Mediterranean diet could protect memory by preventing brain damage

Kathleen Blanchard's picture
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Consuming a Mediterranean diet could help keep thinking and memory intact, by protecting the brain from damage. Small brain infarcts (death of tissue and brain cells), that occur with aging, were found less frequently among individuals who follow a Mediterranean diet.

Scientists explored the effect of eating a Mediterranean diet and brain damage among 712 individuals. The diet includes eating fruits, nuts, vegetables, beneficial fats like olive oil, and moderate alcohol in addition to cereals and fish. Lower intake of red meat, dairy and poultry is also a part of the diet and likely responsible for some of the beneficial health effects.

The study group was split into three groups based on how closely they followed a Mediterranean diet. Those who ate mostly Mediterranean foods were found to have thirty six percent fewer areas of brain damage from cerebral infract compared to individuals who followed the diet less strictly.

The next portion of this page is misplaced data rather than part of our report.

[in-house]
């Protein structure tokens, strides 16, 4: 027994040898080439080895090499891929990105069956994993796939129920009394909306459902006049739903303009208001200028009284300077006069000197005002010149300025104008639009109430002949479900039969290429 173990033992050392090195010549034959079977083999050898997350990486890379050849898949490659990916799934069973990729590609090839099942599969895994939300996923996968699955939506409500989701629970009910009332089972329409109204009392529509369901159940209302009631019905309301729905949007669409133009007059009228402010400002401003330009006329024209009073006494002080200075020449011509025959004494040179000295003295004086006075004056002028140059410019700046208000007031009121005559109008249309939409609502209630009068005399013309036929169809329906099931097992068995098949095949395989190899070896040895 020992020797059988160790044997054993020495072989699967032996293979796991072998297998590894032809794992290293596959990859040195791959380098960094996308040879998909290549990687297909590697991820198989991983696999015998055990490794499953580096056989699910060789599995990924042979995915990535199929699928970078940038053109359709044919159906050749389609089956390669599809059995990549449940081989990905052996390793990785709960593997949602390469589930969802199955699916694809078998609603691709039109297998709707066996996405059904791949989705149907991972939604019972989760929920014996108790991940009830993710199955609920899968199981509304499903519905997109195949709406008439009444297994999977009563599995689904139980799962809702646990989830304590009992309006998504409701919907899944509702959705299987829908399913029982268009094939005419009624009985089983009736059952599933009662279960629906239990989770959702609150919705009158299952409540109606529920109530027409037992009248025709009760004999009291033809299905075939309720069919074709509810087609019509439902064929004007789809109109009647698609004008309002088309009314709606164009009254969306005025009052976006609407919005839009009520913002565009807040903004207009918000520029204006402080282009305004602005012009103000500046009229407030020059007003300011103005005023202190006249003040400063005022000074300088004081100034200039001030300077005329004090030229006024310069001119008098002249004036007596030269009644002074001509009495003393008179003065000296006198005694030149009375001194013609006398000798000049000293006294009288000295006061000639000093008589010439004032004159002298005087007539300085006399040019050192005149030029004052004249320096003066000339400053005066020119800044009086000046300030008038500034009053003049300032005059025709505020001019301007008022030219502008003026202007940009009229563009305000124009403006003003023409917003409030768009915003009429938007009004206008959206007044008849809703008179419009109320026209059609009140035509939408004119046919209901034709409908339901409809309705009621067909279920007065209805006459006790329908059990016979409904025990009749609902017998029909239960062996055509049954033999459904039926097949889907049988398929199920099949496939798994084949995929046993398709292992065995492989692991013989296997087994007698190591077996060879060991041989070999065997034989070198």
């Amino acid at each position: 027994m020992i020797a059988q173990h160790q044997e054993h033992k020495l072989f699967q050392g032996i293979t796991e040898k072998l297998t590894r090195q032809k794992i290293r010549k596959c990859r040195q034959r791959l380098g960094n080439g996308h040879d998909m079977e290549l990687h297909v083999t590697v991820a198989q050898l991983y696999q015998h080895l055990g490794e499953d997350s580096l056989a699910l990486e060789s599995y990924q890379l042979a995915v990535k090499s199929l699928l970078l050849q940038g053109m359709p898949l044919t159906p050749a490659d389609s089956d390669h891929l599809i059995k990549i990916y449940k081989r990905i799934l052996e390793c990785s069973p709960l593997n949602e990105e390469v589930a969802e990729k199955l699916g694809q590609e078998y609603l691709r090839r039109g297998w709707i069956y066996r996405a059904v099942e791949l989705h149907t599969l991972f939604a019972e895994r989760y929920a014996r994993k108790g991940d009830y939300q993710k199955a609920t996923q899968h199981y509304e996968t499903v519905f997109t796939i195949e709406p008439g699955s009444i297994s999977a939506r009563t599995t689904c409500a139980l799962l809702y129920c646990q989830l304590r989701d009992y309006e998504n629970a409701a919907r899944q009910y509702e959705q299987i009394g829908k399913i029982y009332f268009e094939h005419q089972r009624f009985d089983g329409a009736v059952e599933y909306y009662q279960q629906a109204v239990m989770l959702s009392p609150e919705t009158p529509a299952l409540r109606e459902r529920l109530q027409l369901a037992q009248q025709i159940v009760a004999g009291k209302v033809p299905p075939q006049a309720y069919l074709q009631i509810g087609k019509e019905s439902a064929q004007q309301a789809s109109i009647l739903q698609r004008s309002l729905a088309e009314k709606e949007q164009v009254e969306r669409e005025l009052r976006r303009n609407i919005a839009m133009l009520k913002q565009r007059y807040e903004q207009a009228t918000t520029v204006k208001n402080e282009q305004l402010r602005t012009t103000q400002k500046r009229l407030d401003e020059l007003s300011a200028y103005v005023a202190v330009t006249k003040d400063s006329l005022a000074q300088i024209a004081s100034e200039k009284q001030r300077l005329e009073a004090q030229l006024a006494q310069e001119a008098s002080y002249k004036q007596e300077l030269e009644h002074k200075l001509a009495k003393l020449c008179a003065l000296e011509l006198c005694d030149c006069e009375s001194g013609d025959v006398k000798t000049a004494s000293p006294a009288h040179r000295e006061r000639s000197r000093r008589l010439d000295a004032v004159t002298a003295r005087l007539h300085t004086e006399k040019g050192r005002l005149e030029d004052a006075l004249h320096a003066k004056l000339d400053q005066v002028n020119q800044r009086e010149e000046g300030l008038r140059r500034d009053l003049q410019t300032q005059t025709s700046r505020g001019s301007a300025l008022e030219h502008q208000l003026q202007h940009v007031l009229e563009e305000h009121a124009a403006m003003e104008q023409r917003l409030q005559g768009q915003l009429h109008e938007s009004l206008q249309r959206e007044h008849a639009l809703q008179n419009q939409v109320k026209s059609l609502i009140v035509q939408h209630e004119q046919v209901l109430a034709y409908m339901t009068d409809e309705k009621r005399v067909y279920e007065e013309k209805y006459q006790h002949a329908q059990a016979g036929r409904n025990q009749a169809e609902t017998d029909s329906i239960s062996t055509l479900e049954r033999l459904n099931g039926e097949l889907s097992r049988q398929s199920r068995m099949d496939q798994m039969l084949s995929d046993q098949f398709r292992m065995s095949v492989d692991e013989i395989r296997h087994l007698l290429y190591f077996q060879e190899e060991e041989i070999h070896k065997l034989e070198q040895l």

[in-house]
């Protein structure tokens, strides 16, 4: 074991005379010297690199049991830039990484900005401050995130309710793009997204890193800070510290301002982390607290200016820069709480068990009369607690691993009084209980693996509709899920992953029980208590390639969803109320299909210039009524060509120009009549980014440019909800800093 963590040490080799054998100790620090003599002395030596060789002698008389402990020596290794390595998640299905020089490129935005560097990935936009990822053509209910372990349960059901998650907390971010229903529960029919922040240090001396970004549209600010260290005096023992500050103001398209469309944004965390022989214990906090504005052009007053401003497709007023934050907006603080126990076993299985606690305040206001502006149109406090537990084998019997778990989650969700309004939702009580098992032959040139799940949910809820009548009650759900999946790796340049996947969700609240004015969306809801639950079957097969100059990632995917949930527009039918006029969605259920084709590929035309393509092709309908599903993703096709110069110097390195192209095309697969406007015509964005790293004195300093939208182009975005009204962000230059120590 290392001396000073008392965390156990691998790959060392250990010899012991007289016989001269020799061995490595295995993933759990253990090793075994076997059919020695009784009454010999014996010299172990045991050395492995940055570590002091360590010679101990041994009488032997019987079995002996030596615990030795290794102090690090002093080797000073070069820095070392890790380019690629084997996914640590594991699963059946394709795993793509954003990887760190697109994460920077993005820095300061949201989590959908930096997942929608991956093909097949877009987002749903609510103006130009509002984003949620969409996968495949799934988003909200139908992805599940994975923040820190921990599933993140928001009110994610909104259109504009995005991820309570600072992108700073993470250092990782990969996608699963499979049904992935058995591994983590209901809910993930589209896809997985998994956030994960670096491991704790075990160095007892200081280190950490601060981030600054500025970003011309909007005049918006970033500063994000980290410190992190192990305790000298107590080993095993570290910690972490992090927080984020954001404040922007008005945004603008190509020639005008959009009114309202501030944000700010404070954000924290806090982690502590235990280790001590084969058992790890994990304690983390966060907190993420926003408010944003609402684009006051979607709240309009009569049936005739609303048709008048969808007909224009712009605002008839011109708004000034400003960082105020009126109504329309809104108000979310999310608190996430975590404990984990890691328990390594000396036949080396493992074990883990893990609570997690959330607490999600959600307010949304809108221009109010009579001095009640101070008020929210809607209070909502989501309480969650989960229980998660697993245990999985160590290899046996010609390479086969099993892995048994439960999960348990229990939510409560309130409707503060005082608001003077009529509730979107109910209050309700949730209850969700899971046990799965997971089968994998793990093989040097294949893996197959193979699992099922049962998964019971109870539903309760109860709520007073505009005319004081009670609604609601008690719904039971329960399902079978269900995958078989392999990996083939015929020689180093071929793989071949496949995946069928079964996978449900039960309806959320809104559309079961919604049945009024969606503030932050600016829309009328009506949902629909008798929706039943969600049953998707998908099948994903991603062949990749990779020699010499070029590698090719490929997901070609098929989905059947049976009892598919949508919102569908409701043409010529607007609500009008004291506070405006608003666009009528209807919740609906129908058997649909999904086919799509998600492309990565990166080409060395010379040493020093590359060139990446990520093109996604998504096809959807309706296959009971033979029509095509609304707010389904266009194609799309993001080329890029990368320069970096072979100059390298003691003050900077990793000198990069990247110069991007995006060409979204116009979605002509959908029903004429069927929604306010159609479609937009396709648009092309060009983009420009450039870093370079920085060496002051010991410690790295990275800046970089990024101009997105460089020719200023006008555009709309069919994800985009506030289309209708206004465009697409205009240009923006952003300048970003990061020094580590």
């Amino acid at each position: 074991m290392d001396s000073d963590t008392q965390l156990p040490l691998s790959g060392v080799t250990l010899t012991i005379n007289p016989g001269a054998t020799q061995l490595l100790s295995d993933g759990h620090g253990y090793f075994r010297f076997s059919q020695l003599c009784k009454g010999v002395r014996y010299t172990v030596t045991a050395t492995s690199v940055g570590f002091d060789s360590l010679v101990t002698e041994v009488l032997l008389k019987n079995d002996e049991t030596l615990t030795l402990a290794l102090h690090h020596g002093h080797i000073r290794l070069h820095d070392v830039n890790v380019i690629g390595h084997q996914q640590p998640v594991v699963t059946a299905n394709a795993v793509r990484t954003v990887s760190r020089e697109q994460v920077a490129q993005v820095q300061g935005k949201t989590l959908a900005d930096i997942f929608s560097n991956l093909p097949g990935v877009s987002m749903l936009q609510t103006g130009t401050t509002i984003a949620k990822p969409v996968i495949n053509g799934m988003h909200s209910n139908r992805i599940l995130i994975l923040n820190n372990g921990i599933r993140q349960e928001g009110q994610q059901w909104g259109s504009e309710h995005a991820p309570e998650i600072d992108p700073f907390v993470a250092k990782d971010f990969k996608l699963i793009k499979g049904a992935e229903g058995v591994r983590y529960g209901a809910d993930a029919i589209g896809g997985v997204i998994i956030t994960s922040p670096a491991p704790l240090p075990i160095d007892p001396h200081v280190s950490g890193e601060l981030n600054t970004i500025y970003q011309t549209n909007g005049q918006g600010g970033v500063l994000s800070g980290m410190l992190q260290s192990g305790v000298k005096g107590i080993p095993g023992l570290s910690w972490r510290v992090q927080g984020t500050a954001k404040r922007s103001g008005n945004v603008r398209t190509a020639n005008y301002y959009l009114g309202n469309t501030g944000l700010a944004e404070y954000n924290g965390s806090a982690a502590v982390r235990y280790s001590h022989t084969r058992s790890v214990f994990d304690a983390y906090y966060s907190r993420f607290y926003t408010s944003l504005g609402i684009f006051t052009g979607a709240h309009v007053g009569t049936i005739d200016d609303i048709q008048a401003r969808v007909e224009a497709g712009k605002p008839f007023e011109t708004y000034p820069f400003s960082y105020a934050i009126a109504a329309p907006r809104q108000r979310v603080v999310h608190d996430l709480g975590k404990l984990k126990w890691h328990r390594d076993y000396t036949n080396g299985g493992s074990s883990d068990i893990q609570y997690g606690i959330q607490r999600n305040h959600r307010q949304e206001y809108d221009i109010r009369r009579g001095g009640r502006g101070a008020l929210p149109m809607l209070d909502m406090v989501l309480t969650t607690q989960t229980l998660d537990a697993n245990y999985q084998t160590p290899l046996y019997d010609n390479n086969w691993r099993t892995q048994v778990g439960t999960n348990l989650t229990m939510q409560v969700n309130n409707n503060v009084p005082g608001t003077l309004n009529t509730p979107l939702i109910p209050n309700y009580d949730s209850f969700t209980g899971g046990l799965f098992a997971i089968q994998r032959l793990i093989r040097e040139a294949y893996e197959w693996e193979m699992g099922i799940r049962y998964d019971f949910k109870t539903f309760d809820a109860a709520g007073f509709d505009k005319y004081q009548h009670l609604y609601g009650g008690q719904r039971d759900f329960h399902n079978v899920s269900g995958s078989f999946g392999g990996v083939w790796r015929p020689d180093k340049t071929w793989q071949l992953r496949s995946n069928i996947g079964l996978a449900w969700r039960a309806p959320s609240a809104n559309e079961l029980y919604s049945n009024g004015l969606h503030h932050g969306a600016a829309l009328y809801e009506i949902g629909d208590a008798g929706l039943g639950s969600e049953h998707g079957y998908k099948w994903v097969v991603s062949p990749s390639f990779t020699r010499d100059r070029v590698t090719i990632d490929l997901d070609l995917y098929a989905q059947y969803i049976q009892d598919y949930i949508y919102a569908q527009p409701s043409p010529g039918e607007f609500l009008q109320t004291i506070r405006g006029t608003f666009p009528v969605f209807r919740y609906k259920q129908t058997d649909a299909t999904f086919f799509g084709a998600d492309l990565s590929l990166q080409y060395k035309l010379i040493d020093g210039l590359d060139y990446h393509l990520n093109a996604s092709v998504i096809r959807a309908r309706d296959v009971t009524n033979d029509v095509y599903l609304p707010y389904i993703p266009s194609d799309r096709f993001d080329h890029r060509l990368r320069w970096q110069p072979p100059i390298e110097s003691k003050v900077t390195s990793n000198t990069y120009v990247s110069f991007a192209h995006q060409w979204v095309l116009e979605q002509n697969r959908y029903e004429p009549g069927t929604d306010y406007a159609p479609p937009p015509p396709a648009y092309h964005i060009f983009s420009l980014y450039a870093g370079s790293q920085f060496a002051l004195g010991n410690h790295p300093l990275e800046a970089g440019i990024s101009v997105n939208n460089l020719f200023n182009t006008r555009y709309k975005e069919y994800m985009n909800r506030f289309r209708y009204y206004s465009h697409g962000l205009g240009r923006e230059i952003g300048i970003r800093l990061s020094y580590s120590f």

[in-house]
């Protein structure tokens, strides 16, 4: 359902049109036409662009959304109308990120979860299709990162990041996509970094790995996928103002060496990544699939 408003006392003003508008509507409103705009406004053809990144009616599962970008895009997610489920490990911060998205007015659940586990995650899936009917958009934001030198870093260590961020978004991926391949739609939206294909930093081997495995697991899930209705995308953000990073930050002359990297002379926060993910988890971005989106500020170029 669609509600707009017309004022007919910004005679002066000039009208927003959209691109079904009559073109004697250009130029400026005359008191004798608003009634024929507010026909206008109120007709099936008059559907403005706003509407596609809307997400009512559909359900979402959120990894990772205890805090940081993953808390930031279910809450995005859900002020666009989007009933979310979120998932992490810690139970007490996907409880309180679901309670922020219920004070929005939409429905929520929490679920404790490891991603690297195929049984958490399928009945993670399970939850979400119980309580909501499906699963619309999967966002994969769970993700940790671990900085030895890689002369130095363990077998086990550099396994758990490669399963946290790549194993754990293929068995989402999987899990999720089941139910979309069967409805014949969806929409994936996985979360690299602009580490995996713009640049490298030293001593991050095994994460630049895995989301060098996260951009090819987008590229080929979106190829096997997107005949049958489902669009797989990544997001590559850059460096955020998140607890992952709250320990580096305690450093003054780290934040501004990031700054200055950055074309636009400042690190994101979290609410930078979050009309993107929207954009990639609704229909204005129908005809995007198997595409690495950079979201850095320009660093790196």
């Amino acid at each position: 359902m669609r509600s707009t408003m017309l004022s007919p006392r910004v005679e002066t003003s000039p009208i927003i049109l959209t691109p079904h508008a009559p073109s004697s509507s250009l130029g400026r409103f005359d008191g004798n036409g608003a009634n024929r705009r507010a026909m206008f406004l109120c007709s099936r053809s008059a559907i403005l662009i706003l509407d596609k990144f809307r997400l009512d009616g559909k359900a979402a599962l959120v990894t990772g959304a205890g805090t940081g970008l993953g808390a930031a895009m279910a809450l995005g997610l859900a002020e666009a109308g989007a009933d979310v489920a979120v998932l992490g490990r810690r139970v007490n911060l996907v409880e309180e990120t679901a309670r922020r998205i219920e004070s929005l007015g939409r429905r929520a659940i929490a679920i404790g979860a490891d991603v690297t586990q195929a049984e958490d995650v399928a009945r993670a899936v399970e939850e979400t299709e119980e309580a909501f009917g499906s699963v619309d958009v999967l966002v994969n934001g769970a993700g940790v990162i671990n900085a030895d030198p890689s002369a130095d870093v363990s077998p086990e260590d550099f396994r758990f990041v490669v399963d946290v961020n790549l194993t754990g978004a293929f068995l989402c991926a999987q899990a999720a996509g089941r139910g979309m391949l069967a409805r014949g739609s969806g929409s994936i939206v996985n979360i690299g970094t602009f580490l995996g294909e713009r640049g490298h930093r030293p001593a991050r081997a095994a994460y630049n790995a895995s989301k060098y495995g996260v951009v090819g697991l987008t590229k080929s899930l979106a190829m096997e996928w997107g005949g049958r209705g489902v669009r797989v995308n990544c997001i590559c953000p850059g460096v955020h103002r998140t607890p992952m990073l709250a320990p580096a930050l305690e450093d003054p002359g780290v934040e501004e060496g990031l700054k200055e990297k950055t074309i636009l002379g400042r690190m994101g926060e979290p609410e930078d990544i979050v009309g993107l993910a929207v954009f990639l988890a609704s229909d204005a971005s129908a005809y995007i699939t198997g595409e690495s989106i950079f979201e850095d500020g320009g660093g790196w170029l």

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Among individuals who did not follow a strict Mediterranean diet, the chances of brain damage from infarct was twenty one percent less compared to the group who ate the fewest types of Mediterranean foods.

Study author Nikolaos Scarmeas, MD, MSc, of Columbia University Medical Center in New York and a member of the American Academy of Neurology says, "In this study, not eating a Mediterranean-like diet had about the same effect on the brain as having high blood pressure."

The authors speculate that the reduced risk of Alzheimer’s disease associated with a Mediterranean diet, found in prior studies, may be because it keep the brain healthier by preventing damage from tissue death associated with small areas of infarct. Eating a Mediterranean diet could also extend the lives of patients already diagnosed with Alzheimer’s disease, has also been shown to extend lifespan in the general population, and is now is linked to protecting thinking and memory.

American Academy of Neurology

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